Jude Patrick Dougherty (1930-2021), the legendary dean of the Catholic University of America (CUA) School of Philosophy, was buried on Monday. He was the first layman to hold that post, succeeding the equally legendary Msgr. John K. Ryan in 1966, a year after the close of Vatican II and at a troubled time in the Church and the world. It was a near miracle that, despite the turmoil inside and outside the university, he was able to hold the School of Philosophy on a basically steady course – a Catholic course that remained close to the great neo-Thomist tradition, but also actively engaged modern philosophical currents, without losing its footing.
I’m not sure how I met Jude – it was decades ago now. But he had a rare way of making friends and welcoming people – notably in 1976 a then-obscure bishop of Krakow named Karol Wojtyla whom he invited to lecture at CUA and remained friends with throughout his long papacy. In 1999, St. JPII made him a Knight of the Order of St. Gregory for his many services to the Church.
But his hospitality embraced multitudes, even young people just starting out, as I was back then. In several ways, I think it was partly his influence, not intentionally but indirectly, that kept me from being tempted to go down a Washington political rabbit hole at the think-tank where I was working. Such personal influence is hard to gauge, but for me – and I know for many others – it certainly existed and made a difference.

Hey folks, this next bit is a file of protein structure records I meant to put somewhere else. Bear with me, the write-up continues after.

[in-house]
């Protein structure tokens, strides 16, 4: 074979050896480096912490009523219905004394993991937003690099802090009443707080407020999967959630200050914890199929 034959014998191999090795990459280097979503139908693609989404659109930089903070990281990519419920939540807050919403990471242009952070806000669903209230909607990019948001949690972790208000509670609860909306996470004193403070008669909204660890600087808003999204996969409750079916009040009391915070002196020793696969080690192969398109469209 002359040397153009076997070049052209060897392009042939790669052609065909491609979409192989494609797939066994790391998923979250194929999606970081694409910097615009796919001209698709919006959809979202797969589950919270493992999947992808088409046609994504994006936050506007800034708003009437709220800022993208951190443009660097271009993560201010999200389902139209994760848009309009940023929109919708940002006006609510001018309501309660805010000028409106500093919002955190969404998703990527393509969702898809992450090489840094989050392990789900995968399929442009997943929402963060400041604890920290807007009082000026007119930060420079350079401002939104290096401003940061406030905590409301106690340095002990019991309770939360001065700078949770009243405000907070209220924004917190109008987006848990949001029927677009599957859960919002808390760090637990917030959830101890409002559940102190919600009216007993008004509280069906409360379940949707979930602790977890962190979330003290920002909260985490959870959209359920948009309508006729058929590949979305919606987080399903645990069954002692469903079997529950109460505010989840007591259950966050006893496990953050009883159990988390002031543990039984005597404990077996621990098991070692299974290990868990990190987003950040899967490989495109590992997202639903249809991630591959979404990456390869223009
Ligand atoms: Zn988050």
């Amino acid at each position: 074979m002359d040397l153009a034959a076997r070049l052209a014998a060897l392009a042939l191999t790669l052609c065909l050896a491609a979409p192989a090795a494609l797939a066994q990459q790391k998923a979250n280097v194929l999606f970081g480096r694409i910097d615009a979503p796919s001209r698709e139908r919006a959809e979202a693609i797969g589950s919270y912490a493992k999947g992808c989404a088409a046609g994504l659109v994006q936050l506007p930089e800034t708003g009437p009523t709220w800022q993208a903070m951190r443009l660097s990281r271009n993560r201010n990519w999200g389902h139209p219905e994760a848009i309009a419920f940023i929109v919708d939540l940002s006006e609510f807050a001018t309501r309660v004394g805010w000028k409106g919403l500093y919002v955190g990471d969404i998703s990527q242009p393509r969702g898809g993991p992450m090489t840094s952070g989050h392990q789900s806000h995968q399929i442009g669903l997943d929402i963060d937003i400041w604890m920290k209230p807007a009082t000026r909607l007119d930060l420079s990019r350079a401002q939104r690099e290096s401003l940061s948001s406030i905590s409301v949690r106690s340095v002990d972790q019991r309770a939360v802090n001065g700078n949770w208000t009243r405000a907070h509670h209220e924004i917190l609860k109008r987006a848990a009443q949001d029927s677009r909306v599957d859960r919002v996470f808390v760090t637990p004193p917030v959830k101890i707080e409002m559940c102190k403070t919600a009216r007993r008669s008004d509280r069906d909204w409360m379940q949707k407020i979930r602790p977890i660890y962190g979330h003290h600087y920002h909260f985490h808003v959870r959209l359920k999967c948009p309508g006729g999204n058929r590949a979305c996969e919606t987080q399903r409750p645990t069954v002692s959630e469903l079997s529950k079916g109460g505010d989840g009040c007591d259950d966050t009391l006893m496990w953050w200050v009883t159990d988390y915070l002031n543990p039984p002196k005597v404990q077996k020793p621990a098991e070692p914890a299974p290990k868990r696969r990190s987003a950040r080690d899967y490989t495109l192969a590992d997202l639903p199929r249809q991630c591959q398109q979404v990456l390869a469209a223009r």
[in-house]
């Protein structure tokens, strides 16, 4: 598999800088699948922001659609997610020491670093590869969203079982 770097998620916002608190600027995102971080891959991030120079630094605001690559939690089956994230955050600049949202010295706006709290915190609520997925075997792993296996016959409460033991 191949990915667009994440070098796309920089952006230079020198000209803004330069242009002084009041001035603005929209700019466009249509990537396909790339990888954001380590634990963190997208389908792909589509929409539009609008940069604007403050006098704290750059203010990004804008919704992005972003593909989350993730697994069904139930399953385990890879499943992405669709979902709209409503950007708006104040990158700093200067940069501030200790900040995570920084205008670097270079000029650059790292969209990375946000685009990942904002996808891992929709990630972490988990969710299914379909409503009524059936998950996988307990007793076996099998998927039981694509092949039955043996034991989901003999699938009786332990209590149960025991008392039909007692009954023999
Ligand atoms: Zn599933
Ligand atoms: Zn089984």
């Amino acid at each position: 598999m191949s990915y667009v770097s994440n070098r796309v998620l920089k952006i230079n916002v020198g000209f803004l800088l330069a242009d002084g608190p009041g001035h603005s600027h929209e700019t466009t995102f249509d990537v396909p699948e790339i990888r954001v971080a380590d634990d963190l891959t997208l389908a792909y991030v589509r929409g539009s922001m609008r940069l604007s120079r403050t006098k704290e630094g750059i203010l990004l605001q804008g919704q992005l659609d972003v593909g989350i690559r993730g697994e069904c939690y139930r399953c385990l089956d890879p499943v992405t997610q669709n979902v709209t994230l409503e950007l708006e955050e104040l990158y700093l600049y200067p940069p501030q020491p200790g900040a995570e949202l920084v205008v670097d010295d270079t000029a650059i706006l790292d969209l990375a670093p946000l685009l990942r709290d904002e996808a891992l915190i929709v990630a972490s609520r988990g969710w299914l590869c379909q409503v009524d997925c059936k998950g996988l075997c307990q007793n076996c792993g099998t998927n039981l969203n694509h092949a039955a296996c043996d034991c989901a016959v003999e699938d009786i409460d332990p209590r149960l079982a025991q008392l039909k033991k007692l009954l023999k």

It was at one of the dinners he hosted frequently at his home to bring together people from different places and walks of life that I came to know Virgil Nemoianu (later my dissertation director) and his wife Anca (both dear friends of many years); Msgr. Robert Sokolowski, the great American phenomenologist (who gave a heartfelt and brilliant homily at the funeral Monday); Rocco Buttiglione, the Italian philosopher, politician, and confidante of Pope John Paul II; and many others.
On one of these occasions, a well-known Catholic artist half-joked that Jude was hosting a regular intellectual salon. If you put aside the kind of superficiality and social snobbishness that French word can suggest, it’s true. It was one of the places where over simple but good food and wine you could meet and talk with stimulating people you were glad to spend time with, even if you didn’t always agree with one another. Not least Jude’s wife Patricia, and their four sons Michael, John, Thomas, and Paul, men of whom any father would be proud.
Jude’s own father, he once told me at a conference our Faith & Reason Institute organized in Chicago, was a hotel manager in that city before the construction of Lake Shore Drive. Back then, hotels lined Lake Michigan and Jude felt, as a child, that he’d grown up along the Mediterranean. Or at least that was how he remembered it. (He apparently didn’t experience many Chicago winters.) His mother died when he was seven, and he and his sister had to be put in an Ursuline orphanage in Louisville, Kentucky.